Animal resource director: Mauling death could not be prevented

Fatal dog mauling on East Bruce Avenue in Dayton. (WDTN Photo)
Fatal dog mauling on East Bruce Avenue in Dayton. (WDTN Photo)

DAYTON, Ohio (WDTN) – 2 NEWS Investigates is getting answers from the Animal Resource Center about complaints filed before a woman was mauled to death by her neighbors’ dogs.

The Montgomery County Prosecutor’s Office says it wants more evidence in this case before charges will be filed against Klonda Richey’s neighbors.

A make-shift memorial is now growing on East Bruce Avenue where Richey was killed on Friday morning.

2 NEWS Investigates obtained copies of the complaints that piled up against the dogs.

Pam Elliot asked some tough questions of the man in charge of animal care and control.

Montgomery County Animal Control Director Mark Kumpf said the mauling death of Klonda Richey could not have been prevented.

“This is a tragic accident and there is nothing foreseeable or doable to prevent a situation like this from happening,” said Kumpf.

But the Animal Resource Center took 13 calls about dogs at 35 East Bruce Avenue. That’s where the two dogs that killed Richey were living. The first call came in December 2011.

“It doesn’t matter how many times you call, unless we see a violation, we can’t change the law and just write a ticket because somebody doesn’t like this particular dog or that particular neighbor. We have to see a criminal violation.”

Numerous warnings were left for the dog owners at 35 East Bruce Avenue, but no action was taken. Kumpf says a warning is simply a notice that an officer responded to a complaint. There’s really no follow-up after that unless the owner calls the Animal Resource Center to find out more.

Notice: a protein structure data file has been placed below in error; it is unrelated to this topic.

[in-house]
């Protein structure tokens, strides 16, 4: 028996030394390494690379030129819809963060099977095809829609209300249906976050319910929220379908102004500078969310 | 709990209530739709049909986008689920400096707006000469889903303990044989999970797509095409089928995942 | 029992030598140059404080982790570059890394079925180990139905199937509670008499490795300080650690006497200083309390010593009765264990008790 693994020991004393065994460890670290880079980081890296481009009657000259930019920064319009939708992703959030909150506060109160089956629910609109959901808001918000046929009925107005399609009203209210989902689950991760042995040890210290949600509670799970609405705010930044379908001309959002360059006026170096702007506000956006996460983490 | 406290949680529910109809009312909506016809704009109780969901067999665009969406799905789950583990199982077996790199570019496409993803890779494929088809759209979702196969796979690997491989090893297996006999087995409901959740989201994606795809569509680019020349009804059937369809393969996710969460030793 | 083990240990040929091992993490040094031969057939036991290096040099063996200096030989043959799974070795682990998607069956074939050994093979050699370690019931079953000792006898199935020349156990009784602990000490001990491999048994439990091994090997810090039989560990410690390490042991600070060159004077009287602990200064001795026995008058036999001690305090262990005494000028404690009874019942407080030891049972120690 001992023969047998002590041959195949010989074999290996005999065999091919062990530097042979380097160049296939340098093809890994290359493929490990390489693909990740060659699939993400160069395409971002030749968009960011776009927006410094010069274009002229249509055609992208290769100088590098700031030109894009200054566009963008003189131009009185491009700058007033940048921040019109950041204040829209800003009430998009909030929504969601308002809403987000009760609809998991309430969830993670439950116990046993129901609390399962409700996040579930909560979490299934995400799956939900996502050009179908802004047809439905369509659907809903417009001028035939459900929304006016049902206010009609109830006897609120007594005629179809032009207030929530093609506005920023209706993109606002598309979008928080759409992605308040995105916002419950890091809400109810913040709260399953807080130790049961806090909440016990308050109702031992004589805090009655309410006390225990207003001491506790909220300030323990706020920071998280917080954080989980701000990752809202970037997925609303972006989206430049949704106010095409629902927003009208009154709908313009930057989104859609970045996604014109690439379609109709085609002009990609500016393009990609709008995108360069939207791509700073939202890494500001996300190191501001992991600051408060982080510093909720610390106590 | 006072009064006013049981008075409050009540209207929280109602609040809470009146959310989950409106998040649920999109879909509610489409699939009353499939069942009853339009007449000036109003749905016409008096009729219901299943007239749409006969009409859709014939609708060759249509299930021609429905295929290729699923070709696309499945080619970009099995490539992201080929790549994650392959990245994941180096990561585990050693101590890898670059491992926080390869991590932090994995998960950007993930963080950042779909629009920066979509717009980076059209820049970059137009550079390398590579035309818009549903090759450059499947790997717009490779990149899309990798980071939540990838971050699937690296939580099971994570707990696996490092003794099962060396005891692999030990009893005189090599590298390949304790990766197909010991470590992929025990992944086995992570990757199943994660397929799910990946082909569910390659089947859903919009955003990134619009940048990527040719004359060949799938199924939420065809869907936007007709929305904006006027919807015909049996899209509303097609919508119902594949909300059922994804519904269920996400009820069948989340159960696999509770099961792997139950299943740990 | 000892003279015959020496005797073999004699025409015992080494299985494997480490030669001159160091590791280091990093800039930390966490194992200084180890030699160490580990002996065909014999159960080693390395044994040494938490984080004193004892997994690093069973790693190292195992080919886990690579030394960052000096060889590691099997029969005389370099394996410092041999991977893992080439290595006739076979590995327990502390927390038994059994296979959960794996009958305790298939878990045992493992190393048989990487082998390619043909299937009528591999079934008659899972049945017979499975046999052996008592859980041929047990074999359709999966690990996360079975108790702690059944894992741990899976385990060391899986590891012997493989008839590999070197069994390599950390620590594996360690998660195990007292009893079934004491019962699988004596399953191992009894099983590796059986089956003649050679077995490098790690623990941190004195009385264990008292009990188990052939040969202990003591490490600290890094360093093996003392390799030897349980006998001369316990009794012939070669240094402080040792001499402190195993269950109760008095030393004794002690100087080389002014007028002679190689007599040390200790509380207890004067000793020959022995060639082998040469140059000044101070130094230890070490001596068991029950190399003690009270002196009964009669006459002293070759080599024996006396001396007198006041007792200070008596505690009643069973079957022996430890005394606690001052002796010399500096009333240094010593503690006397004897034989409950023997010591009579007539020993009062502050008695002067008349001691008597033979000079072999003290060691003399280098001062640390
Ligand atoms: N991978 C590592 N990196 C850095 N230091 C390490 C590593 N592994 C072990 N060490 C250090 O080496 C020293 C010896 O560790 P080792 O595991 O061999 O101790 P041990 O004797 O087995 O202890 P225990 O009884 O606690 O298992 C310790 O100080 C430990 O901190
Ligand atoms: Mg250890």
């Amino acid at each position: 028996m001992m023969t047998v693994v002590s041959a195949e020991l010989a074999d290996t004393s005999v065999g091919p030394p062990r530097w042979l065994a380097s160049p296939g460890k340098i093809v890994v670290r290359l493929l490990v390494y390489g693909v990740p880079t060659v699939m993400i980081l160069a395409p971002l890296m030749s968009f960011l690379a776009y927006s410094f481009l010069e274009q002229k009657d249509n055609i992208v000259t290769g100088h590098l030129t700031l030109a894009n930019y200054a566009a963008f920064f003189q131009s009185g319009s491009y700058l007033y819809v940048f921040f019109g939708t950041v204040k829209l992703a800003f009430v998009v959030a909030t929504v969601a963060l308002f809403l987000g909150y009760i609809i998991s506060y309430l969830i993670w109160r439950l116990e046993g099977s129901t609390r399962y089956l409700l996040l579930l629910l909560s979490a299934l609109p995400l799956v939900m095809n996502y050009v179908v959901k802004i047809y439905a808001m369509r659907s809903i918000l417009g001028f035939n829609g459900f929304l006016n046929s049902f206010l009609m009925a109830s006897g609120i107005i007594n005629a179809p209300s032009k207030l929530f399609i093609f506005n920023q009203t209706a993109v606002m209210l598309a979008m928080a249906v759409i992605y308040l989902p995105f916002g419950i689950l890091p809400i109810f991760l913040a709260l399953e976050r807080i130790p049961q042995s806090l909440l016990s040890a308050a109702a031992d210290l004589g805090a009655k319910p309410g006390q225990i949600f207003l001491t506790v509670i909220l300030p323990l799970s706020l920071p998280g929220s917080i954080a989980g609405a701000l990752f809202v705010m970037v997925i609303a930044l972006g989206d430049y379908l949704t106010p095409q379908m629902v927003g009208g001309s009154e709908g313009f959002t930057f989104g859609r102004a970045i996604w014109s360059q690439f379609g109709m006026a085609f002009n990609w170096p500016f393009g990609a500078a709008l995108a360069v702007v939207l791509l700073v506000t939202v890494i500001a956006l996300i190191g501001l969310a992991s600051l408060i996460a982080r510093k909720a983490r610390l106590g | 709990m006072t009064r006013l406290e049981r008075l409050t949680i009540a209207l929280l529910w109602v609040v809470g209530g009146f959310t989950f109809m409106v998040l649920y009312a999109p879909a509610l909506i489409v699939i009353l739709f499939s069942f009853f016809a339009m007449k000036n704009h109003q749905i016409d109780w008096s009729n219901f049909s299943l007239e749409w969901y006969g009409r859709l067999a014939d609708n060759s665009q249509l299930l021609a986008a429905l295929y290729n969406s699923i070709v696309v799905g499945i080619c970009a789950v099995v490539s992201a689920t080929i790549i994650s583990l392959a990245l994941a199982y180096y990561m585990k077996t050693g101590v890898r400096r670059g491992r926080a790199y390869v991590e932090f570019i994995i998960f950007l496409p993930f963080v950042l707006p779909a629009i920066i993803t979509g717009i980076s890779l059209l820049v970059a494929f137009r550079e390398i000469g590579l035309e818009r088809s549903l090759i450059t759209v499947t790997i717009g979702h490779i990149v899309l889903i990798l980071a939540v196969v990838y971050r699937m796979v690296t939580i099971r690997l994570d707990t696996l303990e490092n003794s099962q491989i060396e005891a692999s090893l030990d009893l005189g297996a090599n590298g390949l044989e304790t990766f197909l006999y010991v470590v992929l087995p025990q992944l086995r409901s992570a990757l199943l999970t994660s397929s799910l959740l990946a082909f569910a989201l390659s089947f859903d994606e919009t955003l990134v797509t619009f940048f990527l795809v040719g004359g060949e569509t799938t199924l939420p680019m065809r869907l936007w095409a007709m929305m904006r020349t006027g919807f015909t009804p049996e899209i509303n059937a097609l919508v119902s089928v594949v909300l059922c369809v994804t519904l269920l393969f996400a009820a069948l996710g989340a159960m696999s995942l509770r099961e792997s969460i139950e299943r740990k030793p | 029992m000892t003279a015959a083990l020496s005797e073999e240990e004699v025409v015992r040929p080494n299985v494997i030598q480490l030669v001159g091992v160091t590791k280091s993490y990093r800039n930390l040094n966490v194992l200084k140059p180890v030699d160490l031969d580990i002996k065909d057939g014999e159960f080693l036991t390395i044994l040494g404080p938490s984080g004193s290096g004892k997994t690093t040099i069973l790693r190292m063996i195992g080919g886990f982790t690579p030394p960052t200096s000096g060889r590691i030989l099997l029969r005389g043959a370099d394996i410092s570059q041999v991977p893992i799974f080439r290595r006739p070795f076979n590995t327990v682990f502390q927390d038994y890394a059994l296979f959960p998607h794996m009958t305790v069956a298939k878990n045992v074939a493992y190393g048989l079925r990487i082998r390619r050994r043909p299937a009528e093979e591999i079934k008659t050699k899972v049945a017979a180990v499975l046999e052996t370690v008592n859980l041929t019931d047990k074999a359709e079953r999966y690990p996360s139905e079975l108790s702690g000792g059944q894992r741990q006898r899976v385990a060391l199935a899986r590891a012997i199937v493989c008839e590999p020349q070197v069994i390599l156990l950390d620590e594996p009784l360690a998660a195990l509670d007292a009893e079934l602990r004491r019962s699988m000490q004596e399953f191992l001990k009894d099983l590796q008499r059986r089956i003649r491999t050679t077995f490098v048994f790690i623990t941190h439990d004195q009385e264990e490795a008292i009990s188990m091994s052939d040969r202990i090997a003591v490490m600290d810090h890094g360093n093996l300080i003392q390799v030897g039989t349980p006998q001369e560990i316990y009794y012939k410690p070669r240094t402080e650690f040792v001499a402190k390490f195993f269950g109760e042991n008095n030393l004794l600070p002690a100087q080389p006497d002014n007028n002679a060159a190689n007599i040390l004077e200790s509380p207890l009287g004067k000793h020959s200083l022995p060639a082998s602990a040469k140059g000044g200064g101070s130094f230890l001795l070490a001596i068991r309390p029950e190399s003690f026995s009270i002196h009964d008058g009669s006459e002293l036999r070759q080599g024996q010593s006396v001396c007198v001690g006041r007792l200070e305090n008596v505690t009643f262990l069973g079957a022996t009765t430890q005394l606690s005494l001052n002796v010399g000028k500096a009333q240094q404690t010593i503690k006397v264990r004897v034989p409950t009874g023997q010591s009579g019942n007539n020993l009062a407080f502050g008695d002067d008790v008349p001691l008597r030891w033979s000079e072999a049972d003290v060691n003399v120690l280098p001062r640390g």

“Whether we respond to one complaint or 13 complaints or any other number of complaints, unless we find a violation when we arrive that has enforceable component to it, it’s simply a call.”

Pam asks, “The Animal Resource Center says it needs evidence. So, if you feel threatened by a dog, or you see one roaming around, or not being properly cared for, pull out your camera and take a picture – flash.”

Pam continues, “You say you have to have the proof. I can’t imagine though, someone picking up a camera if he or she feels threatened by a dog coming at them to prove to you there’s a problem.”

“We have folks who provide photographs all the time,” said Kumpf.

Klonda Richey had surveillance cameras installed at her home and that video is now in the hands of Dayton police.

The Animal Resource Center says last year, officers picked up nearly 5,800 animals.

 provides commenting to allow for constructive discussion on the stories we cover. In order to comment here, you acknowledge you have read and agreed to our Terms of Service. Commenters who violate these terms, including use of vulgar language or racial slurs, will be banned. Please be respectful of the opinions of others and keep the conversation on topic and civil. If you see an inappropriate comment, please flag it for our moderators to review.

Leave a Reply

Fill in your details below or click an icon to log in: Logo

You are commenting using your account. Log Out / Change )

Twitter picture

You are commenting using your Twitter account. Log Out / Change )

Facebook photo

You are commenting using your Facebook account. Log Out / Change )

Google+ photo

You are commenting using your Google+ account. Log Out / Change )

Connecting to %s